Throughout my childhood and young adulthood, I was raised in a very religious home. We went to church at least twice a week, and participation was mandatory rather than encouraged. I went to a religious school, and had only religious friends – only of a particular type of religion, that is. Secular music, books, television and movies were either forbidden outright or accepted in small, limited doses. To say I was sheltered would be an understatement of epic proportions. Once I had moved out of the house, however, and had my first taste of college education, I gradually began to realize that I could no longer accept that a lot of things I were taught to be absolutely true were accurate – and if they were accurate, they couldn’t exactly be demonstrated. While there were many reasons for this realization, one of the big ones was religion’s ambiguity. Too much seemed open to interpretation or bias. By a twist of ironic fate, my one true educational passion – the study of history – is strikingly similar in many ways. It is also impossible to study a lot of history without studying the religious context that surrounded it. Studying religion and studying history very much go hand in hand – especially in the concentration of European history where politics and religion were so entwined that it’s practically impossible to separate one from the other.
Studying history is all about analysis and probabilities. What sources are you using? Are your sources biased for or against what they’re talking about? How close to the events that they’re relaying are they writing? Do other bodies of work from a similar time relay the same information, or do they differ in significant ways? History, in that sense is a big mystery – and I’ve always had a fondness for mysteries (thanks, in large part, to my grandmother who watched Murder, She Wrote with me as far back as I can remember). History is a giant puzzle where the pieces move, and sometimes they lie. And I love every moment of it – even when it’s frustrating and confusing and difficult. Needless to say, the further back in time you study, the more difficult it is to pin down facts and the more you have to piece together varying pieces of information in a way that they make the most sense and have the most consistent corroboration – simultaneously recognizing that there is going to be less information available.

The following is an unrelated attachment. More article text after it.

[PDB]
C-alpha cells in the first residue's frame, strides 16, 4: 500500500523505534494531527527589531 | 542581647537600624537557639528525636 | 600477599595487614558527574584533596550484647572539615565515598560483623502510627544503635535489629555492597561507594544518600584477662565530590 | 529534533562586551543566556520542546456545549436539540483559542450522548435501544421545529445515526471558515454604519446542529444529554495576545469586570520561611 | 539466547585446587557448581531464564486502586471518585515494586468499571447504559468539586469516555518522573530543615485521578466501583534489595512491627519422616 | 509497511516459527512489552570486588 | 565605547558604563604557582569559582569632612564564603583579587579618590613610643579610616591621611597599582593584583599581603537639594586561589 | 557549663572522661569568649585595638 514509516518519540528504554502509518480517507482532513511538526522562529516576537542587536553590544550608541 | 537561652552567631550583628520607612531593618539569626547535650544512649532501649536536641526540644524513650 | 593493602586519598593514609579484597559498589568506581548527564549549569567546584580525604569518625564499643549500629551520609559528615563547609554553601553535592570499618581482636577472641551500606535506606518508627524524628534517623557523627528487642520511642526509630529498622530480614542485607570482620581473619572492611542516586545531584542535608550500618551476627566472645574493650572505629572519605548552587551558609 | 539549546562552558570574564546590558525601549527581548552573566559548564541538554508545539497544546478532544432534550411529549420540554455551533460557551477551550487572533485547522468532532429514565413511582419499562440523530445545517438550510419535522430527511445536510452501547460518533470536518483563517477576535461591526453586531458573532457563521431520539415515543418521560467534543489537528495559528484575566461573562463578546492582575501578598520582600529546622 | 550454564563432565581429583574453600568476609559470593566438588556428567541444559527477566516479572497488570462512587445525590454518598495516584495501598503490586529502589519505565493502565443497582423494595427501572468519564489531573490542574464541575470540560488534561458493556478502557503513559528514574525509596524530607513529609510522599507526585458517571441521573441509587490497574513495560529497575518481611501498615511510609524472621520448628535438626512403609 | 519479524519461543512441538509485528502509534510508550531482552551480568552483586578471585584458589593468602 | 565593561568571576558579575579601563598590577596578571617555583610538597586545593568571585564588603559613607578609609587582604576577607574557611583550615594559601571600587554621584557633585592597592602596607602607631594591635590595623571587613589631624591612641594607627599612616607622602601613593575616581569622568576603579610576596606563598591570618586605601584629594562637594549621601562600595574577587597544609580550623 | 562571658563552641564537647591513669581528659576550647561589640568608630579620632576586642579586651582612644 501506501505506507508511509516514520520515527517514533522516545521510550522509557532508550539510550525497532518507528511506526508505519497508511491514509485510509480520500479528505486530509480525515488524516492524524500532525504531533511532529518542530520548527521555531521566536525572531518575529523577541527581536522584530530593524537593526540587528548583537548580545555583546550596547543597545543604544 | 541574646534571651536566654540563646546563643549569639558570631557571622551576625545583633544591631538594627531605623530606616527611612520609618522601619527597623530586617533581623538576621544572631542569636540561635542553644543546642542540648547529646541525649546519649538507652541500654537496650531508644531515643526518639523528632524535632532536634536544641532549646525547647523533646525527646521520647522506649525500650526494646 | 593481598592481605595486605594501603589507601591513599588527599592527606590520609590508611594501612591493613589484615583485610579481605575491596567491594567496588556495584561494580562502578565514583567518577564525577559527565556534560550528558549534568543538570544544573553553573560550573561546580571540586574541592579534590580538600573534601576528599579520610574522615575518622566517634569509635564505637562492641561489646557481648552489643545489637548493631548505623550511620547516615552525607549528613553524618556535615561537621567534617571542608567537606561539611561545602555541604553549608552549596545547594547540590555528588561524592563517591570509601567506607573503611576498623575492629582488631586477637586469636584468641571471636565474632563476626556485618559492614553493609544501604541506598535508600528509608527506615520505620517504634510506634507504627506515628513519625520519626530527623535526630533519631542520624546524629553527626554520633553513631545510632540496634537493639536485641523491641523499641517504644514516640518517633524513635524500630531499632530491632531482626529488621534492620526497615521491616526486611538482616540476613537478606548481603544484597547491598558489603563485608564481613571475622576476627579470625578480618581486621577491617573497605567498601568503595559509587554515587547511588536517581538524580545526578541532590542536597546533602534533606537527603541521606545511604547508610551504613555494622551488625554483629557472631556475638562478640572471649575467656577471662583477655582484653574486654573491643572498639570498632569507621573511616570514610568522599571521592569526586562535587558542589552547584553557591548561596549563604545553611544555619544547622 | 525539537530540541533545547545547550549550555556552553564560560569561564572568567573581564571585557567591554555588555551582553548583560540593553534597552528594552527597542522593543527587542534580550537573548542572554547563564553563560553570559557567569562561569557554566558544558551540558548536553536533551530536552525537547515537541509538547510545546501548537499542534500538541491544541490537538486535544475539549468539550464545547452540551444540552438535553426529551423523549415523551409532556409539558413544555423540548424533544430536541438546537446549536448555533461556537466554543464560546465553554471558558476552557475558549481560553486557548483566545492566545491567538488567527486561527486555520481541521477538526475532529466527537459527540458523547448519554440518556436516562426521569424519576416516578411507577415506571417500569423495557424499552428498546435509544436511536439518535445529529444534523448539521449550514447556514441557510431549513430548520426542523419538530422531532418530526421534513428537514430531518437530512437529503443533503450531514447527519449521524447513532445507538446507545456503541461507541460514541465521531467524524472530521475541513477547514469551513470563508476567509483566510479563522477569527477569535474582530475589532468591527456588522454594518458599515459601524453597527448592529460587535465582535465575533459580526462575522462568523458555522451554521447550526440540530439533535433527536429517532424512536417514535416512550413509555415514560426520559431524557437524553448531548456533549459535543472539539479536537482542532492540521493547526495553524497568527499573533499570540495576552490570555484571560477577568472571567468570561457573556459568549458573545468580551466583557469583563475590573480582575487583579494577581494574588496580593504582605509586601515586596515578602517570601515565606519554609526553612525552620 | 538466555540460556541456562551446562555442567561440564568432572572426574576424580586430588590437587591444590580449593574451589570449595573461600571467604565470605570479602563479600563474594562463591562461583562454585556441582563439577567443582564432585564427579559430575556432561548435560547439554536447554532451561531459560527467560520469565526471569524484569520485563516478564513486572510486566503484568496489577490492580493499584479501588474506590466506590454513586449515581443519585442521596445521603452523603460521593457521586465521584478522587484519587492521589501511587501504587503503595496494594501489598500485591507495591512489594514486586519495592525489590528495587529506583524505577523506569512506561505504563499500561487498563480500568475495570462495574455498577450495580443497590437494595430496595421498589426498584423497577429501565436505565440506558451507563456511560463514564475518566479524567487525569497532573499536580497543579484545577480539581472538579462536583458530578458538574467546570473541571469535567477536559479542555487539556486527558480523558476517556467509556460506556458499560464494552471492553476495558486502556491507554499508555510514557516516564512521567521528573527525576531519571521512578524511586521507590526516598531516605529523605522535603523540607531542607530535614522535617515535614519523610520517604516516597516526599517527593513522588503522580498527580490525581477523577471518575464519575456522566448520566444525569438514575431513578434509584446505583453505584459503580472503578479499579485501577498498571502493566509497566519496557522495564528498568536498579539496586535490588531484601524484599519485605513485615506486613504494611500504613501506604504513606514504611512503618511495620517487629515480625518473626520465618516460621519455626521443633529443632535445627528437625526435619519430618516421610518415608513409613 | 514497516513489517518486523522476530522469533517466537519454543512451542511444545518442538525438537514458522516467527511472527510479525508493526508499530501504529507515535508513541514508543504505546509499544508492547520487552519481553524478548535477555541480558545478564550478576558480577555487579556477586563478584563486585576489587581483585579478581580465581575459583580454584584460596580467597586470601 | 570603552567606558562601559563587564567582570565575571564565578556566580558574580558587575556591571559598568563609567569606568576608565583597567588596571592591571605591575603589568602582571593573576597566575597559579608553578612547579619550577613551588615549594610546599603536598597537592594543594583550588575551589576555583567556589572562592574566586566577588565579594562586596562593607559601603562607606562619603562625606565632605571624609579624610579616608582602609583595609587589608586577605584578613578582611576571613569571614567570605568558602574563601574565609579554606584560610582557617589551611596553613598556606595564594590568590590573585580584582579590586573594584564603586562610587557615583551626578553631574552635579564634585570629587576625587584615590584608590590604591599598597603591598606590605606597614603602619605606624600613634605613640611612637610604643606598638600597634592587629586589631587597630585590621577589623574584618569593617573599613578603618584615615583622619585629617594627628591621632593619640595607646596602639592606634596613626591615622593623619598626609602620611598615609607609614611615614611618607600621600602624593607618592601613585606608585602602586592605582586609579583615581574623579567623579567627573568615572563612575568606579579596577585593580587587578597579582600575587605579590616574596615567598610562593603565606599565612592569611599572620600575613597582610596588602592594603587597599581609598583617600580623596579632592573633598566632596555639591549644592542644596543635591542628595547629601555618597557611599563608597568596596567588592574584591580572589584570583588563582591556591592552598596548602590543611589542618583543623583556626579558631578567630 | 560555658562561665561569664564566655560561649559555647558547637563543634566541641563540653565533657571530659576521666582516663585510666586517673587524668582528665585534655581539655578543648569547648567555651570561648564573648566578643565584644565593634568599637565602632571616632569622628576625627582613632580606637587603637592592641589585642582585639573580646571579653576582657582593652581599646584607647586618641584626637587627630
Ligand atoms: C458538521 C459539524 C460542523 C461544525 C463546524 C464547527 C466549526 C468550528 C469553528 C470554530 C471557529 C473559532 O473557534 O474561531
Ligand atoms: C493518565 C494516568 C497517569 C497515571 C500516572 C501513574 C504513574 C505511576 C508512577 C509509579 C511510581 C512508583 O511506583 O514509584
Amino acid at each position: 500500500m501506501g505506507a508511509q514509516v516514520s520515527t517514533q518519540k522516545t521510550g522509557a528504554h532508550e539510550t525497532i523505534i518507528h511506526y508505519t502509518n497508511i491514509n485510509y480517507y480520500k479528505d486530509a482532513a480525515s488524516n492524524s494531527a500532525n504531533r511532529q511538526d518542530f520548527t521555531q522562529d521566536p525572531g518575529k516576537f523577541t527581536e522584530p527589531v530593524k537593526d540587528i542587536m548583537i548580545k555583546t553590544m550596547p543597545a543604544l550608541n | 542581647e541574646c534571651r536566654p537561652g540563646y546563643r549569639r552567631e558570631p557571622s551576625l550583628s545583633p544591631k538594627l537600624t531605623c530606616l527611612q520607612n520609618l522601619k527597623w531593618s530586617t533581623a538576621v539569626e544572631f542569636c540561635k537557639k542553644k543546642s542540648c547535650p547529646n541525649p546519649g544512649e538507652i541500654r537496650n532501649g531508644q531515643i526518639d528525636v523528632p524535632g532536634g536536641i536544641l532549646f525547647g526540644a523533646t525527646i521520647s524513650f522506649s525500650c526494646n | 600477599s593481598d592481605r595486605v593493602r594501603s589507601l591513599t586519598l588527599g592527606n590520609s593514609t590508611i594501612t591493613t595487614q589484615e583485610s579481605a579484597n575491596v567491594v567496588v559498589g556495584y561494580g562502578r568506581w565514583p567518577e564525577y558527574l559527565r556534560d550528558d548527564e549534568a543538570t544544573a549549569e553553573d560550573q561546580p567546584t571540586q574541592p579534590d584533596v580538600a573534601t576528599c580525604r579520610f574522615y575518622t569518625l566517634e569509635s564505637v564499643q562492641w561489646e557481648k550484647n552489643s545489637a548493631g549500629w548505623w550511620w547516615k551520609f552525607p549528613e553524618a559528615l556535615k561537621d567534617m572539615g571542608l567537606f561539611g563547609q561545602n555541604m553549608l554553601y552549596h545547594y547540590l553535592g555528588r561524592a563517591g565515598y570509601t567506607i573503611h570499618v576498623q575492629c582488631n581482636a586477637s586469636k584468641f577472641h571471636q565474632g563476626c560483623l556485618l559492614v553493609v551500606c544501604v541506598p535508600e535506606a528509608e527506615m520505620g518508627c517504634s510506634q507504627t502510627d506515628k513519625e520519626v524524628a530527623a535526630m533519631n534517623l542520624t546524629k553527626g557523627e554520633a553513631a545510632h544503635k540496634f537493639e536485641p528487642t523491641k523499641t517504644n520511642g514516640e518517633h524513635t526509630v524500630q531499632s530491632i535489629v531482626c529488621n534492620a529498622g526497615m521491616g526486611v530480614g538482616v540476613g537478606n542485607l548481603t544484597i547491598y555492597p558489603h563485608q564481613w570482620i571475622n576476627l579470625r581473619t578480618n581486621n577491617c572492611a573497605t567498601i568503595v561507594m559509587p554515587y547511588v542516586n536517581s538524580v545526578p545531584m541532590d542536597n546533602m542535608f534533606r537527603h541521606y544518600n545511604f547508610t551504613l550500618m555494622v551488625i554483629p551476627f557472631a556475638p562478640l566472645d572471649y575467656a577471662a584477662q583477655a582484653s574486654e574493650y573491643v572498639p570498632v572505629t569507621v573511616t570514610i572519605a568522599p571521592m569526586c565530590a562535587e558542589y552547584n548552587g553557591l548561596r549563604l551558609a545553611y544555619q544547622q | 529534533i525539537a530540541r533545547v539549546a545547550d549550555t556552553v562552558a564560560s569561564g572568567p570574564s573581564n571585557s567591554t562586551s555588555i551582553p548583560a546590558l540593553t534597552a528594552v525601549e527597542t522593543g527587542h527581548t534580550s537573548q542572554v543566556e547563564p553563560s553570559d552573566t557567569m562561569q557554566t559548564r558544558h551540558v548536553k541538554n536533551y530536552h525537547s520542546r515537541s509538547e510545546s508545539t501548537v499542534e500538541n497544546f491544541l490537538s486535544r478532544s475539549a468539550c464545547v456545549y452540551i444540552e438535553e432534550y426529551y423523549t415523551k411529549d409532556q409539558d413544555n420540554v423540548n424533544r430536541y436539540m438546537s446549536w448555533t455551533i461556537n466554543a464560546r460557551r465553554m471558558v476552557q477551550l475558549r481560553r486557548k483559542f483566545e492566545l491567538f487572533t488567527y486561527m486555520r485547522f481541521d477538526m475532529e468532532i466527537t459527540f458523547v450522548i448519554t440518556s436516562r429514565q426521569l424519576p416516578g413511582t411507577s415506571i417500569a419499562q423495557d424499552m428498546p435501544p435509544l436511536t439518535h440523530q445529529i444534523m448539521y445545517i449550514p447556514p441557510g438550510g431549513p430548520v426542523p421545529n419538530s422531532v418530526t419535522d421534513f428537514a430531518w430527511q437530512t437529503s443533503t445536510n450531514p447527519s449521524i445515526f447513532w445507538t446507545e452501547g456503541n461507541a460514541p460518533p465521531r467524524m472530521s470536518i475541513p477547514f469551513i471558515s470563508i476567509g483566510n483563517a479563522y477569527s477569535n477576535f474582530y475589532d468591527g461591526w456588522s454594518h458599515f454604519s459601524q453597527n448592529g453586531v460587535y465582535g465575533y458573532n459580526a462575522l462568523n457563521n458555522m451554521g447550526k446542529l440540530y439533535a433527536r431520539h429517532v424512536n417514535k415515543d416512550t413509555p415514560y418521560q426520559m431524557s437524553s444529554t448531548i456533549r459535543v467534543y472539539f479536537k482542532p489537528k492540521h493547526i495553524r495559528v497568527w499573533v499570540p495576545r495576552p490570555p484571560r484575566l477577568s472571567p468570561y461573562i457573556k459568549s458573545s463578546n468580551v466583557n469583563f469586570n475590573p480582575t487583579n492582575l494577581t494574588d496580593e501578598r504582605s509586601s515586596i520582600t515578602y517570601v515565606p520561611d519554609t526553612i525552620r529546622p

The study of history also varies significantly by education level. This has nothing to do with how much education you have, but where you actively participate in historical classes. In elementary school you are taught a white-washed version of pivotal historical events without the often bloody, tragic or horrific context that surrounds it. You learn bits and pieces without ever being able to connect the dots. In high school, however, you gain more context but the majority of history classes you have to take are taught by memorization. You learn names, dates and events around the world but you’re so busy memorizing events that you have very little opportunity to dive into the deeper issues. In college, conversely, you are taught the context of history, and you’re taught the tools necessary to place historical events in their proper context, analyze sources, think critically about those sources and place them in a reasonable frame of reference for how they influence the time and place they were in. The more I learn about history, the less I think I know. When preparing for a research project for practically any term, there’s a process of elimination and concentration required before I can ever begin on the writing aspect. First, you have to identify a person, a place or an event within the context allowed by the project. Then you have to narrow it down to a manageable chunk. And rarely, if ever, do you end up writing about what you thought you would be writing about when you first started out. You learn how to make historical arguments and you learn how to defend them. You begin to learn the process of peer review as you analyze your fellow student’s work. You interact on a higher level with your professors, regardless of whether you’re attending classes in person or on line. You learn not only the value of asking questions, but also which questions to ask. Your gaze becomes focused while still maintaining the ability to see the big picture – and if, like me, you’re majoring in history, you make valuable connections in the field that can be useful moving forward as other opportunities and possibilities open up.
History has so many intricacies and avenues open to exploration, regardless of time period or specialization. No matter what topic you start researching, there are a myriad of avenues that open up the deeper into the topic you get. Each one of those avenues has the potential to lead you down a rabbit hole of other directions. One of the things I love about the subject so much is that no matter how much you learn, there is so much more out there – and while you can specialize in an area of history that interests you the most, it is absolutely impossible for any one person to know it all – and even as a specialist, it is almost guaranteed that another specialist in the field will disagree with a particular interpretation of events, and a whole new potential for dialogue can open up.
Far from getting sick of it, my interest in history has only deepened the more I study it. Although the manner of learning has evolved over time, my appreciation for it has deepened exponentially. And while I’m still learning tools and techniques that I will have to put into practice both now and in the future, I’m greatly looking forward to the outcome.